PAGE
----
-The Place Of The Retailer
Clearly, the most important link in the chain which binds production and consumption is the retailer, for it is he that must anticipate the wants of the consumer, provide beforehand for supplying thes...
-Place Of The Middleman
The economic justification of the middleman - jobber, commission merchant, broker - is less evident, though even he renders a service which the business world would find it inconvenient, if not imposs...
-Basis Of Indirect Marketing
It must be clear by this time that there is some good reason why producers and consumers do not ordinarily deal directly with each other. It must also be equally clear that no middleman or group of mi...
-Wastes In Indirect Marketing
The mere fact that certain groups of retailers and middlemen meet demands made by producers and consumers is not evidence in itself that there are no sources of waste in our present system of marketin...
-41. More Direct Methods Of Marketing. Nature Of The Problem
The need for eliminating every unnecessary expense involved in getting goods into the hands of the consumer is real; and no proposal that offers to meet this need should be neglected, even though its ...
-The Department Store
The department store claims to effect economies in marketing: (1) by eliminating jobbers, brokers, and even importers, and (2) by saving, through combination and organization, much of the expenses of ...
-The Mail-Order House
The mail-order house goes even beyond the department store in an effort to bring producer and consumer closer together. Working from the production side, the typical mail-order house is a manufacturer...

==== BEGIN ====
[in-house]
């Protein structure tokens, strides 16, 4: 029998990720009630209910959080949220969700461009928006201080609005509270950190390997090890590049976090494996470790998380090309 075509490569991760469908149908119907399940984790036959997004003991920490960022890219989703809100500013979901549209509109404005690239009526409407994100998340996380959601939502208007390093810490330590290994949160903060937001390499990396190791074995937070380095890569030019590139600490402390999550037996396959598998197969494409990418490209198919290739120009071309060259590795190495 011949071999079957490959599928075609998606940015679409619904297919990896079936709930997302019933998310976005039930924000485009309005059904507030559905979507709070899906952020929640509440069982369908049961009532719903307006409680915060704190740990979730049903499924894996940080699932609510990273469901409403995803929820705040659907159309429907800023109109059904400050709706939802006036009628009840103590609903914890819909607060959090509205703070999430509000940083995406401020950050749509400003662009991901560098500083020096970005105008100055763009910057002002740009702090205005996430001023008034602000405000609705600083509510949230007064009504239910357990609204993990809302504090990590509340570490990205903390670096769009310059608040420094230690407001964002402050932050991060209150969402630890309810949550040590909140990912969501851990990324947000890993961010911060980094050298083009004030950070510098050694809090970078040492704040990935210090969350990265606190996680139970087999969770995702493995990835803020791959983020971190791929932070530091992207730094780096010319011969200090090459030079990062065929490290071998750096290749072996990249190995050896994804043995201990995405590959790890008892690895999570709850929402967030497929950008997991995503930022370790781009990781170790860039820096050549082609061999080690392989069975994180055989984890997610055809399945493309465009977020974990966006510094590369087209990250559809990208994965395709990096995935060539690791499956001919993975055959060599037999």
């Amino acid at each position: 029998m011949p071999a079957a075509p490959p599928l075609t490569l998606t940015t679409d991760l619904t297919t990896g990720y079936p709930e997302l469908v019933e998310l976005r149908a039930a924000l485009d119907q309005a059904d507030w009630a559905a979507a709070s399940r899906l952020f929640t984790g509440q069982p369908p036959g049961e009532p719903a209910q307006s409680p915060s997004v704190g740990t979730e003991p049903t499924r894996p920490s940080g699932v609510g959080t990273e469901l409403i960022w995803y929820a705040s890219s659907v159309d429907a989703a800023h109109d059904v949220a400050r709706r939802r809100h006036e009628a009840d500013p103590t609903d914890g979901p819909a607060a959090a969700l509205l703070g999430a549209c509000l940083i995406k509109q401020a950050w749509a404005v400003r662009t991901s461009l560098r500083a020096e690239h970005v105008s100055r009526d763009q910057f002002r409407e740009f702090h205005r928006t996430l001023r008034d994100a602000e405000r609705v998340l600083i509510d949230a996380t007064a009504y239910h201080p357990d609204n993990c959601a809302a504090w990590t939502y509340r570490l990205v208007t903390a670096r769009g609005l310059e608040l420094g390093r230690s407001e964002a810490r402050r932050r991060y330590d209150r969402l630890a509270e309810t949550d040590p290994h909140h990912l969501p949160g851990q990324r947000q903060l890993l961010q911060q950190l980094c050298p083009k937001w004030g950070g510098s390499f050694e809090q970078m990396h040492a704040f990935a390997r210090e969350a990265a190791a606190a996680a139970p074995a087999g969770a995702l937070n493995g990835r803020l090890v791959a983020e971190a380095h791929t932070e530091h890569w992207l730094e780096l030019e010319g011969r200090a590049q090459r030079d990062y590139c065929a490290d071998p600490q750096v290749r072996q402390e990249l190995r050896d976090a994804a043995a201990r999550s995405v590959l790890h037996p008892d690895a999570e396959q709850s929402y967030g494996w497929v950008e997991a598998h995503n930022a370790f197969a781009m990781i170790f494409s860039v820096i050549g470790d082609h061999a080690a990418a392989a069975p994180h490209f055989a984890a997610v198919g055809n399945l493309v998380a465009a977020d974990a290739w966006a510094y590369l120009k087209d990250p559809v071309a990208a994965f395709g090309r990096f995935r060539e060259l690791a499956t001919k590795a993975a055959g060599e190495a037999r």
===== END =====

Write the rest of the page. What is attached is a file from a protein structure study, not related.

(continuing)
-The Chain Store And The Variety Store
The typical chain store resembles the department store in that it attempts to eliminate the middleman. Unlike the department store, however, it deals in one general line, and has many different sites....
-Direct Sale To The Consumer
It will be noticed that in the preceding discussions the attempts to lessen the distance between the producer and the consumer have been made by neither producers nor consumers as such, but by third p...
-Exercises And Problems. Marketing The Products Of Industry
A 1. What is the significance of producing for the market? 2. When is a product finished ? 3. How did markets arise? 4. What determined their location ? 5. What kinds of goods were first produced...
-Chapter XIV. Government And Production. 42. Patents, Copyrights, And Trade-Marks. Hope Of Reward A Factor In Improvement
The hope of financial reward stimulates enterprisers, as we have seen, to exert themselves industrially. The same hope stimulates inventions and literary productions, though the opinion prevails among...
-Patent Law Of The United States
The law under which patents are now issued in this country states that any person, native or foreign, who has invented or discovered any new and useful art, machine, manufacture or composition of mat...
-Copyright Law
In principle a copyright resembles a patent. Each is the basis of a temporary monopoly. The most common copyrighted productions are books. Songs, pictures, magazines, and even news items may also be c...
-Trade-Marks
In registering a trade-mark the government grants to the owner its exclusive use in marking certain commodities. Whether or not it will ever possess any value depends entirely on the owner's ability t...
-Objections Urged Against The Present Patent Law
In spite of the obvious benefits that arise from granting monopolies to inventors, there are those who argue that better results could be obtained by withdrawing government protection from all such en...
-43. Regulation Of Industrial Monopolies. The Early Trusts
The years following the close of the Civil War saw in many lines a bitter struggle for business, which produced cutthroat competition and consequently a loss of profits. The natural result was combina...
-The Trust Movement